I’m working on a longer piece about Marilynne Robinson and faith and my love of Housekeeping that I hope will be out soon! In the meantime, some thoughts on Robinson’s essay collection due out February 20:
Robinson’s essays are less concerned with religious community or any particular theology (though they are densely theological) and more with the ways in which ignoring the sacred, reducing what she calls Being to misapplied maxims of economics or evolution denies us of an, or she would say the, essential humanity. She refers to reductive interpretations of Freudian psychology, Eugenics, and moral capitalism as “horrible children of half-baked science.” One of the central ideas running throughout Robinson’s essays is that we’ve foolishly allowed a belief in markets to replace morality. Referring to the popular references to “cost-benefit analysis,” in the collection’s first essay, she writes that “[w]e accept the legitimacy of economic theory that overrides our declared values,” and that by this measure the Left and the Right are equally to blame in our collective move away from a moral society. “The left does not understand the thinking of the right because it is standing too close to have a clear view of it,” she writes in the preface.
I started reading Carmen Maria Machado’s Her Body and Other Parties while sleeping on an air mattress in my sick daughter’s room, which was not the best idea. I knew the stories in the collection were supernatural, but did not anticipate how tense and frightened they’d make me feel. That, combined with worry for my kids in this year of horrible flus, sleep deprivation, and then getting sick myself, intensified the feeling of vague unease and fear. All that is to say: these stories are so good.
They’re ghost stories, though some of them are not obviously supernatural at first. My favorite stories were “The Husband Stitch,” which I’d read a bit about before starting the novel; “Especially Heinous,” which is a sort of meta-fictive take on SVU-type shows that is both frightening in its own way and a provocative commentary on the industry of providing entertainment based on violence against women and children; and “Inventory,” which reminded me of The Road.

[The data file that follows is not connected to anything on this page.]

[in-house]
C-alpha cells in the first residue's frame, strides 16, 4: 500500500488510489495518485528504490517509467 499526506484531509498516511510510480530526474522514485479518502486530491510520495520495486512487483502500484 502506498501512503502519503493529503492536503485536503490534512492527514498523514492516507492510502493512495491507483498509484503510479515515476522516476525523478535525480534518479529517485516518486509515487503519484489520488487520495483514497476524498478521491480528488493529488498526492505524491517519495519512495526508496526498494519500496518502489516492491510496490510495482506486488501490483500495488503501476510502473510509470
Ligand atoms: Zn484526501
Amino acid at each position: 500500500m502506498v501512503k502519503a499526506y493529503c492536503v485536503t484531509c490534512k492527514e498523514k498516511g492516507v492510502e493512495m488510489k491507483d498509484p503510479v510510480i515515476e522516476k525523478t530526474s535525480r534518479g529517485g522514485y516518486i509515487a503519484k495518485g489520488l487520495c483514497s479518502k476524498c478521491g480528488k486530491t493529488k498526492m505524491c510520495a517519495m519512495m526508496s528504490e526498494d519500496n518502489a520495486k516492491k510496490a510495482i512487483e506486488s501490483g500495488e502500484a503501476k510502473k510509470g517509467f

It’s hard to admit that I was afraid to read Between the World and Me. When Ta-Nehisi Coates’s essay was published in 2015 I’d heard Coates on Where We Live that spring and by the time a friend in my bookclub suggested we read Between the World and Me that fall, I stiffened at the possibility of feeling responsible for the racism, violence, and oppression I’d been so horrified to watch unfolding in the news all summer. One of the things that made me feel nervous and scared was Coates’s claim that trying to become “a little bit more enlightened” was not enough. If that wasn’t enough then what could I do?
On a personal level, the biggest change since 2015 is that I have a son. I’ve been thinking a lot about what it means to be a mother to a son, what it means to raise a young man in America in 2018, and part of that means confronting questions about race. (To be clear, this is part of being a citizen of the United States in 2018, not just a mother or a mother of a son.)
Anyway, I listened to Coates read the book. The writing is beautiful, the argument at times uncomfortable (at least for well-intentioned white women like me), That’s the a point of reading, though. I’m trying to read more things that make me uncomfortable because that’s something it’s easy to stop doing once you’re reading in the wild and have the freedom to engage selectively.